Germany minister talks bigger budgets in face of Russia’s Ukraine invasion

Germany minister talks bigger budgets in face of Russia’s Ukraine invasion

Russia’s invasion of Ukraine brought about a complete sea change in German policy, a shift Chancellor Olaf Scholz in a Feb. 28 address called a “zeitenwende” — the dawn of a new era. The country long condemned as a laggard in NATO for its skimpy defense budgets and cautious foreign policy suddenly was earmarking some $110 billion for the armed forces within weeks and pledged it would meet the NATO defense spending target of 2% of GDP.

The captain of the ship for the sea change is Christine Lambrecht, a veteran of Mr. Scholz’s center-left Social Democratic Party who was appointed defense minister in December. In her first visit to Washington since the revolution in German defense policy was announced, she pledged Tuesday that her ministry will turn rhetoric into action. Kyiv, Ukraine’s capital, is as close to Berlin as Chicago is to the White House, she said during an online discussion sponsored by the Atlantic Council think tank.

Germany, long the economic engine of Europe, now appears determined to hold its security obligations as well. Prodded by the shock of Russia‘s invasion, the left-leaning new government has made security and spending commitments on defense that would have been unthinkable just a year ago under then-Chancellor Angela Merkel.

“For us as Germans, these are days of shock,” Ms. Lambrecht said. “This new reality is now very clear to Germany. There are more than 200,000 Ukrainians who fled to Germany in fear for their lives.”

Within hours of the first Russian tank rolling across the border into Ukraine, Lt. Gen. Alfons Mais, chief of the German Army, complained on social media that the military — known as the Bundeswehr — had been neglected for years. Only 40 out of 350 of the Army’s Puma combat vehicles were considered combat-ready and the other services didn’t fare much better. Fewer than 30% of German warships were considered fully operational and many of the nation’s jet fighters weren’t airworthy, according to the Agence France-Presse news agency.

Analysts say Germany completely reversed its post-Cold War foreign policy within days of the invasion, vowing to beef up its woefully underfunded armed forces and radically scale back commercial and energy ties to Moscow. Mr. Scholz’s government also announced it would halt the controversial Nord Stream 2 gas pipeline from Russia, a project both the Trump and Biden administrations had looked on with suspicion.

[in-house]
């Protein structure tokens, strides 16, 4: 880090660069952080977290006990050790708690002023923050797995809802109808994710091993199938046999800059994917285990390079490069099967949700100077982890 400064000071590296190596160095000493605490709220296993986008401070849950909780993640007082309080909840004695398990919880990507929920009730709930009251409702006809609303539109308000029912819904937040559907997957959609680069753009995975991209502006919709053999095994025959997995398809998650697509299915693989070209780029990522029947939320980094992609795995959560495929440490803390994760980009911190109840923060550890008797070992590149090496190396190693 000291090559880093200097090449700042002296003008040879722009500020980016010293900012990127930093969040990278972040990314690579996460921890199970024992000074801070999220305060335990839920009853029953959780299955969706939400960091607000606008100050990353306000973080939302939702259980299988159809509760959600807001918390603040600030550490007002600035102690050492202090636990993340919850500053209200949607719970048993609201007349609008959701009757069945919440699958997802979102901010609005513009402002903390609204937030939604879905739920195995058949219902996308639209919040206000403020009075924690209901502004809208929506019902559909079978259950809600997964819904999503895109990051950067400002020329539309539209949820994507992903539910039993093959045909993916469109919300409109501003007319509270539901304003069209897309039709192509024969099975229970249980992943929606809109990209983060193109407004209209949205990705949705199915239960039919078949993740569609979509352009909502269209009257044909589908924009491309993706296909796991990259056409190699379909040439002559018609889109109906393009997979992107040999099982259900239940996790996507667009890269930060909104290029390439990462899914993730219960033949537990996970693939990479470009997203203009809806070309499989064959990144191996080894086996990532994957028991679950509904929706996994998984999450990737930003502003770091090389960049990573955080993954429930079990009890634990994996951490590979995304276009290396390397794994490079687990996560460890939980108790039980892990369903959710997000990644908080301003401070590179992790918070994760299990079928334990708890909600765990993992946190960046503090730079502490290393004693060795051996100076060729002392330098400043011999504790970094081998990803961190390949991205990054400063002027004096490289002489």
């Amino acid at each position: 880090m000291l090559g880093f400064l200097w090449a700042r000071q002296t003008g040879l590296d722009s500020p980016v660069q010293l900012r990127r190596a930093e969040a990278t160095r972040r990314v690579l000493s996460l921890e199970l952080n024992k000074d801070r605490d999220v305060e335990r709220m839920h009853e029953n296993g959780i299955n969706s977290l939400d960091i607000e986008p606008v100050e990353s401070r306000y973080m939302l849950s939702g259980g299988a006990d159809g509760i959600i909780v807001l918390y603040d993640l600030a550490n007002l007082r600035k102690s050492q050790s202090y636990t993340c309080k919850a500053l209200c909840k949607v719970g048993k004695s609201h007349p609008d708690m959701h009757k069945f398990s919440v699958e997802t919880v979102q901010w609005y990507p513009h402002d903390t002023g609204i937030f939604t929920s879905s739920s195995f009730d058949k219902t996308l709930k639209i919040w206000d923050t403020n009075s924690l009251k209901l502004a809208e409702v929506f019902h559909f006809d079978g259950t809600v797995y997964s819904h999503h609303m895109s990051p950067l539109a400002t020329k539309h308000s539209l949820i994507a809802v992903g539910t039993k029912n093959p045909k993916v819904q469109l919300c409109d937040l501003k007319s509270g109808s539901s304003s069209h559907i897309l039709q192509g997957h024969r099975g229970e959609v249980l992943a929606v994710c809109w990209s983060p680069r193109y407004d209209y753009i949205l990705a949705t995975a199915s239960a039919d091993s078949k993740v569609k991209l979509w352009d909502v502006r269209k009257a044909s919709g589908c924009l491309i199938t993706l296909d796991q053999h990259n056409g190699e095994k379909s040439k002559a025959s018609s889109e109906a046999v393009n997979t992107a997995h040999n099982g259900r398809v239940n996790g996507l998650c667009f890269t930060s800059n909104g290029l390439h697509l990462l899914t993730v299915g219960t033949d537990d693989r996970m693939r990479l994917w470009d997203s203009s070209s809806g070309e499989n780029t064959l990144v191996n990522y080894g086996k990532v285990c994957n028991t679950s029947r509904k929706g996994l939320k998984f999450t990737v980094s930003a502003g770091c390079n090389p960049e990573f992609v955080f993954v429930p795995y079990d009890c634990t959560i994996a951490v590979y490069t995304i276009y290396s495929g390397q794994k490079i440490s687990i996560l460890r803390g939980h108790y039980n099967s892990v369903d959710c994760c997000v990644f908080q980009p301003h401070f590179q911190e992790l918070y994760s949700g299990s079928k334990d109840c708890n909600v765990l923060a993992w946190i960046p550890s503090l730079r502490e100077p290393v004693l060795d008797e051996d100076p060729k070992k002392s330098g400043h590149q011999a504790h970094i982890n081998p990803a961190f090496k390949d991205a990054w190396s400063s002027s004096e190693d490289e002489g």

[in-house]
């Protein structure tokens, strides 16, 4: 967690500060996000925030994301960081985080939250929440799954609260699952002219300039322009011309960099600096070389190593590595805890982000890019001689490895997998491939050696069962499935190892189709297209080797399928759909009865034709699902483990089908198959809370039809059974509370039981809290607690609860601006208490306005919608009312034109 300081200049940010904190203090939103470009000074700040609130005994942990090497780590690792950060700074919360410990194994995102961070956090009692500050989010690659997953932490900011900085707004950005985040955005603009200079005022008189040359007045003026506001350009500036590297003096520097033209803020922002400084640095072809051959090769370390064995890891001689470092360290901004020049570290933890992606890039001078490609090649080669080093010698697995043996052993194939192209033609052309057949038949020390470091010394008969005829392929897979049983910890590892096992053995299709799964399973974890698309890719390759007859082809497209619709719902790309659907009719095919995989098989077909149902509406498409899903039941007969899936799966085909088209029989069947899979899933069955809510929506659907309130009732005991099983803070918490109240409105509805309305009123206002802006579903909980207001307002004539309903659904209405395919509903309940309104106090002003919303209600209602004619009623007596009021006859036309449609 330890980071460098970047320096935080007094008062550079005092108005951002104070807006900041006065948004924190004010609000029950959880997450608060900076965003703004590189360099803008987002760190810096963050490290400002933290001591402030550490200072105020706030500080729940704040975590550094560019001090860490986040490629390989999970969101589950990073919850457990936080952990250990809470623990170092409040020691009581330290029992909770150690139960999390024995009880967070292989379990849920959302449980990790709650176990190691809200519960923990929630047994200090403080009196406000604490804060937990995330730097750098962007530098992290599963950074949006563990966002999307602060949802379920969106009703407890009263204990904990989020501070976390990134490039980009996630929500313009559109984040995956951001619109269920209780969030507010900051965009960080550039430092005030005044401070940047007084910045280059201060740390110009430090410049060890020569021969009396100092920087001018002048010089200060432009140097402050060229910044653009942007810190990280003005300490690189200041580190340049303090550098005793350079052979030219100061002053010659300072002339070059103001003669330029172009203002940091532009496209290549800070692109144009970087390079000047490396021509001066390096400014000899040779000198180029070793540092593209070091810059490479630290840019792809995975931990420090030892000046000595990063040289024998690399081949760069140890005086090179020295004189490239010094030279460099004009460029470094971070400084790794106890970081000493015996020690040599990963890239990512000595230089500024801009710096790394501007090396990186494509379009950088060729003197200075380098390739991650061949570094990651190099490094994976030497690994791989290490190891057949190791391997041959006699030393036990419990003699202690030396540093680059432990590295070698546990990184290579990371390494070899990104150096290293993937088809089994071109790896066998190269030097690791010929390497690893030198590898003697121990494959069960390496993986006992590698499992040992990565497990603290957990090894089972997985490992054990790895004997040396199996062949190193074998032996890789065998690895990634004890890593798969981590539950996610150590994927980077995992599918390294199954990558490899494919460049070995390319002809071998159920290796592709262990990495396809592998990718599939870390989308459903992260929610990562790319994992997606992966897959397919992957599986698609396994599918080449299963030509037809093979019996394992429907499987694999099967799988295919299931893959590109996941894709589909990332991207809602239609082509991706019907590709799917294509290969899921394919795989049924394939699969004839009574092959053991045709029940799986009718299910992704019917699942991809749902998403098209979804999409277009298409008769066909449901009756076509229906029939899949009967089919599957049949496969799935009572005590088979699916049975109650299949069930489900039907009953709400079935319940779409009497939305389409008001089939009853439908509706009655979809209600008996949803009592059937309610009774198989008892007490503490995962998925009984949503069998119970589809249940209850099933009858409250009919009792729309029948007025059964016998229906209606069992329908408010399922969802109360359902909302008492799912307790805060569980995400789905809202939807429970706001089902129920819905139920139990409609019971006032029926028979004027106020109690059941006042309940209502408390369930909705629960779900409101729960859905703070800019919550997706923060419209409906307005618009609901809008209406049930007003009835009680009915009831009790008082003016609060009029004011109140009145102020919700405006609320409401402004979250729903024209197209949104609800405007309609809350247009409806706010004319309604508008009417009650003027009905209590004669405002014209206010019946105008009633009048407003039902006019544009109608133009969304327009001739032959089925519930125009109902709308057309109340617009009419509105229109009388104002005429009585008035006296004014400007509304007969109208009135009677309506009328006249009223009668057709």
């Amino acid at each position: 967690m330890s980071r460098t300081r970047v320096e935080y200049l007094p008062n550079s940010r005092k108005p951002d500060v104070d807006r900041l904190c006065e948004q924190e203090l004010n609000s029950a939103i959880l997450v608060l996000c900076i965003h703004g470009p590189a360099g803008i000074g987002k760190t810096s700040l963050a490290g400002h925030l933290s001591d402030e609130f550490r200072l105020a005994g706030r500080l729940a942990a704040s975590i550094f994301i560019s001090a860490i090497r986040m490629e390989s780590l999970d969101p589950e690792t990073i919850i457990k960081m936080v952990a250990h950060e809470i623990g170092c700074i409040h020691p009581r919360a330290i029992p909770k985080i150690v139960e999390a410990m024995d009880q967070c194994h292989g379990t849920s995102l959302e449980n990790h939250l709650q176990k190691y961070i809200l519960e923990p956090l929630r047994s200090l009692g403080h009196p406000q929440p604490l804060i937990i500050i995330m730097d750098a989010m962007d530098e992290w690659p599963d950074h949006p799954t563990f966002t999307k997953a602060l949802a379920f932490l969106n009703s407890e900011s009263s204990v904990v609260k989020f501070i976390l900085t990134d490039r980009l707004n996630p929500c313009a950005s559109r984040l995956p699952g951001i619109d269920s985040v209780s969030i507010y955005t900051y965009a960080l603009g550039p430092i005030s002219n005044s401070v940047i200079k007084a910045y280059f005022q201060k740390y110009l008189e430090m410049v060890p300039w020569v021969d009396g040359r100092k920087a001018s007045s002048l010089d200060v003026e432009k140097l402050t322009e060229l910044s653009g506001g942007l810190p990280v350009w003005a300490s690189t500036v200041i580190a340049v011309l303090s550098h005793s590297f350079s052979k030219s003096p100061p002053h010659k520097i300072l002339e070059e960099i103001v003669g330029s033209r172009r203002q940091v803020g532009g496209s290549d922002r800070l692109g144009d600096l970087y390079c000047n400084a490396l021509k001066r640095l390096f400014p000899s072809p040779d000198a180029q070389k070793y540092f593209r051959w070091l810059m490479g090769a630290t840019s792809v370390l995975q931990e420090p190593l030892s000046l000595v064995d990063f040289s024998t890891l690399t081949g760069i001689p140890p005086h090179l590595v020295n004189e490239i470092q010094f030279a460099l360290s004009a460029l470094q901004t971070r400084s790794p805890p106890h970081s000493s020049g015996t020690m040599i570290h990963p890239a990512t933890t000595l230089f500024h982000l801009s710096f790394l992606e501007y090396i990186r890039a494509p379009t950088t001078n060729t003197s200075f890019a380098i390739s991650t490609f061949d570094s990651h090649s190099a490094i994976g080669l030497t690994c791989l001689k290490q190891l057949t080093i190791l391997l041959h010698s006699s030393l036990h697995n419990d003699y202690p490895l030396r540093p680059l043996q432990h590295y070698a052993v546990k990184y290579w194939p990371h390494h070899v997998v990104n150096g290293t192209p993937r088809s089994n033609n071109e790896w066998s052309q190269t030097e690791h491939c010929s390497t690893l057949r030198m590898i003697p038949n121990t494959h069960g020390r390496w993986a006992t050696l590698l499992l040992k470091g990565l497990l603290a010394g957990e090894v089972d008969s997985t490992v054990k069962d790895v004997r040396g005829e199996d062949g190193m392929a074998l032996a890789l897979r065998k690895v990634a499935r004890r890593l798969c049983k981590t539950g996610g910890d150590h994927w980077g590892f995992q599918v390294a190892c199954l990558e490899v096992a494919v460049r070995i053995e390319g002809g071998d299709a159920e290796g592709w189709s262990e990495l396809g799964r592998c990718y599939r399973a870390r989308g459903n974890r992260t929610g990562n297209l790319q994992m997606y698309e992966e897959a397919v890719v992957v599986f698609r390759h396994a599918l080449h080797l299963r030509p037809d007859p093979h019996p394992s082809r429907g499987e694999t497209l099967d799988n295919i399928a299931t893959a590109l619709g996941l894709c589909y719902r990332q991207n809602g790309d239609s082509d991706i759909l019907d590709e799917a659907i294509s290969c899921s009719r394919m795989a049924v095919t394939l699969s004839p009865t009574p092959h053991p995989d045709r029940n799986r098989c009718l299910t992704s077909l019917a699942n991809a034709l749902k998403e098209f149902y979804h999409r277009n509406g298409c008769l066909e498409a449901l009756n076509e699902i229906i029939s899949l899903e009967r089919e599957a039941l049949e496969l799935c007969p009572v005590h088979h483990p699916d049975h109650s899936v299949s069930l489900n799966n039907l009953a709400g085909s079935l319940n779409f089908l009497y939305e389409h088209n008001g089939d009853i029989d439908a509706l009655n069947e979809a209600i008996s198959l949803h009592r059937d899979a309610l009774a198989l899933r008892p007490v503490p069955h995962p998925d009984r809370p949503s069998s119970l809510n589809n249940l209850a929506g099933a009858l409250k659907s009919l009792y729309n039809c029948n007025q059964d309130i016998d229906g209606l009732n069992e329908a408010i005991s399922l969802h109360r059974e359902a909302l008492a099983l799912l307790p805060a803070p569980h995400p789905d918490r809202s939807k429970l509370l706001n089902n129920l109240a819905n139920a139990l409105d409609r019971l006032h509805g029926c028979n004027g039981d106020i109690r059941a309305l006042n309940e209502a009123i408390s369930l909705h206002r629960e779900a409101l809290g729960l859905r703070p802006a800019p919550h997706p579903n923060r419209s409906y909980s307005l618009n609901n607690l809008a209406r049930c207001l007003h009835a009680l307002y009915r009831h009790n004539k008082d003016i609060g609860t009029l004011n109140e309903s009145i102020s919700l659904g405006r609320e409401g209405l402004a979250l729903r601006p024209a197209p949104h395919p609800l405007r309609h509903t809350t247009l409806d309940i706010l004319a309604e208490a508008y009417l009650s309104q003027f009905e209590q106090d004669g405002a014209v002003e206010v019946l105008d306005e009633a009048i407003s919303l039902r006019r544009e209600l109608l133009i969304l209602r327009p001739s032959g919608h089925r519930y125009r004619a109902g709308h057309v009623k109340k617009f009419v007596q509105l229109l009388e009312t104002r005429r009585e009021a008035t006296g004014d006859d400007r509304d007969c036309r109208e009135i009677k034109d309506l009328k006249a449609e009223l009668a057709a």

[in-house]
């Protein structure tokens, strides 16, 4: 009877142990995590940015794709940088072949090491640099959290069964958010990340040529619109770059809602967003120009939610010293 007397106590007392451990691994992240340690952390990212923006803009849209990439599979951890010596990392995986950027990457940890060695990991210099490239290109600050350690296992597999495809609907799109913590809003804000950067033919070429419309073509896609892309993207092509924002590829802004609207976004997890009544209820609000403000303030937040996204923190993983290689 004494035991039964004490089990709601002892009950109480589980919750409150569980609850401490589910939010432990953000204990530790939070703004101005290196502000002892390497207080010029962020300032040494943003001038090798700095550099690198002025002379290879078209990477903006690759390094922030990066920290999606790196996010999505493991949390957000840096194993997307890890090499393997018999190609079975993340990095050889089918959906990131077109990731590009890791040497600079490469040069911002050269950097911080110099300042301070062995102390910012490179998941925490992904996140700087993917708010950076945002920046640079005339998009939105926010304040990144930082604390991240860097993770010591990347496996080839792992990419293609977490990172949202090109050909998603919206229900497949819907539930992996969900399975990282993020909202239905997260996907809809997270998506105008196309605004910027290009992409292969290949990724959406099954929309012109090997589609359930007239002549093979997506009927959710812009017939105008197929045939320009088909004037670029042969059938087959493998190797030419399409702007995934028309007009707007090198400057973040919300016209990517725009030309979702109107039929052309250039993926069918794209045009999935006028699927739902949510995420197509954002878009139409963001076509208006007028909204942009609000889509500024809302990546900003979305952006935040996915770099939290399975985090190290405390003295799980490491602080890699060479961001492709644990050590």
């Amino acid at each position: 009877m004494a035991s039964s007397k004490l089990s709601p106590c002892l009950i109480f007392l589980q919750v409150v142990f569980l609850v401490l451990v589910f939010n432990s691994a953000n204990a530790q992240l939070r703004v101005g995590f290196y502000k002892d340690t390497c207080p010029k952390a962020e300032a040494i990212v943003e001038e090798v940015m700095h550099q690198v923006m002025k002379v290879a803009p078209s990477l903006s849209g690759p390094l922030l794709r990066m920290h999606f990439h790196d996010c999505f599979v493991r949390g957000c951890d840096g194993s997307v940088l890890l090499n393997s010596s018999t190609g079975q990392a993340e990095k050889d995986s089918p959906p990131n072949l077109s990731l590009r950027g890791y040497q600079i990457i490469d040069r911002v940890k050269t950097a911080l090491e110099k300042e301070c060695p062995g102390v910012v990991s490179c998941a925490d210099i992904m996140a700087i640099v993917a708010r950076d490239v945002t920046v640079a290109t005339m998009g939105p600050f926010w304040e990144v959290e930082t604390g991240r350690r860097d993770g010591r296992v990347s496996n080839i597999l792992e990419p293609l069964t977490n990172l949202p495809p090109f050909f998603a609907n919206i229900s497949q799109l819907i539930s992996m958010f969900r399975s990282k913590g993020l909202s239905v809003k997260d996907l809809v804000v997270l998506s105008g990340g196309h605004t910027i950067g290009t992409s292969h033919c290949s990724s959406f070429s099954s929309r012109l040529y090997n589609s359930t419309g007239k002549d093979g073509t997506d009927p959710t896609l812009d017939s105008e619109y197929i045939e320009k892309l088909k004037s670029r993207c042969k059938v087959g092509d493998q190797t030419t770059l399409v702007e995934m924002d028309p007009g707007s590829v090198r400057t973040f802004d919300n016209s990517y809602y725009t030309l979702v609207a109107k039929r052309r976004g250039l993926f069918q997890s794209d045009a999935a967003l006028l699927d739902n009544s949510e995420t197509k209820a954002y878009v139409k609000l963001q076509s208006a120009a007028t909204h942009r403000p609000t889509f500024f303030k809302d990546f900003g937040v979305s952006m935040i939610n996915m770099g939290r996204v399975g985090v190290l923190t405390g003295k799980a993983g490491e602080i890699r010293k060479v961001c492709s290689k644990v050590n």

“Germany also supports the unprecedented tough sanctions imposed on Russia,” Ms. Lambrecht said. “Germany supports NATO when it comes to strengthening the eastern flank.”

She cited the decision to purchase up to 35 U.S.-made F-35 fighter jets to replace Germany’s aging fleet of Tornado aircraft. The decision means it will have a fighter capable of carrying U.S.-made nuclear weapons stored in Germany. 

“We will actively assume this new role in close cooperation with our American and European allies and partners,” she said. “We fully take on that responsibility and we are serious about it.”

Germany’s postwar governments tended to focus on detente and diplomacy, relying on the U.S. military to shield them from the Soviet Union or other threats. The invasion of Ukraine, long after the collapse of the Soviet Union, has changed the equation in Europe. 

“We do need the [NATO] alliance and we do need the strength of the United States,” said Ms. Lambrecht, who will meet with Defense Secretary Lloyd Austin, White House National Security Adviser Jake Sullivan and lawmakers on Capitol Hill on her visit this week.

Helping to provide security for Europe will pay off for the security of the U.S., she said.

“It strengthens the freedoms and values here in the U.S. because these values are also our values,” Ms. Lambrecht said. “It is those shared American and European values that [Russian President Vladimir] Putin is attacking with his greed for more power.”